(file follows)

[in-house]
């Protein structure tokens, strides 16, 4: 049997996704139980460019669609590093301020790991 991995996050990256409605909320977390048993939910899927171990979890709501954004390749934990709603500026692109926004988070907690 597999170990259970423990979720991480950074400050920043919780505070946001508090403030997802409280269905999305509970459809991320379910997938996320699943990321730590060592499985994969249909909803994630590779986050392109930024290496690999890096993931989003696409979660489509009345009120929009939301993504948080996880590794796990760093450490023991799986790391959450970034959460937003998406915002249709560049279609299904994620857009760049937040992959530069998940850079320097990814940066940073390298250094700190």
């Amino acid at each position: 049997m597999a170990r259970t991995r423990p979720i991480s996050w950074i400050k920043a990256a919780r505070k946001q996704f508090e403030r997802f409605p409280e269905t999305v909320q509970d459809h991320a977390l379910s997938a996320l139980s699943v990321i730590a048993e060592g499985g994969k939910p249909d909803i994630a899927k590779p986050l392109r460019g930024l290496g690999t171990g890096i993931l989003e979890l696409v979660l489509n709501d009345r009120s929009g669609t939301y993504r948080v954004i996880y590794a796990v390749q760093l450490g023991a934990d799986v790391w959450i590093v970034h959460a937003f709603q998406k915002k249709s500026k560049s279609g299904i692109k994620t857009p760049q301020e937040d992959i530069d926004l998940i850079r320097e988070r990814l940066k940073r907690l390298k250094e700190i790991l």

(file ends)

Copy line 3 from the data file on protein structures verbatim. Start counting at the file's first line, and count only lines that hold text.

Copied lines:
């Amino acid at each position: 049997m597999a170990r259970t991995r423990p979720i991480s996050w950074i400050k920043a990256a919780r505070k946001q996704f508090e403030r997802f409605p409280e269905t999305v909320q509970d459809h991320a977390l379910s997938a996320l139980s699943v990321i730590a048993e060592g499985g994969k939910p249909d909803i994630a899927k590779p986050l392109r460019g930024l290496g690999t171990g890096i993931l989003e979890l696409v979660l489509n709501d009345r009120s929009g669609t939301y993504r948080v954004i996880y590794a796990v390749q760093l450490g023991a934990d799986v790391w959450i590093v970034h959460a937003f709603q998406k915002k249709s500026k560049s279609g299904i692109k994620t857009p760049q301020e937040d992959i530069d926004l998940i850079r320097e988070r990814l940066k940073r907690l390298k250094e700190i790991l």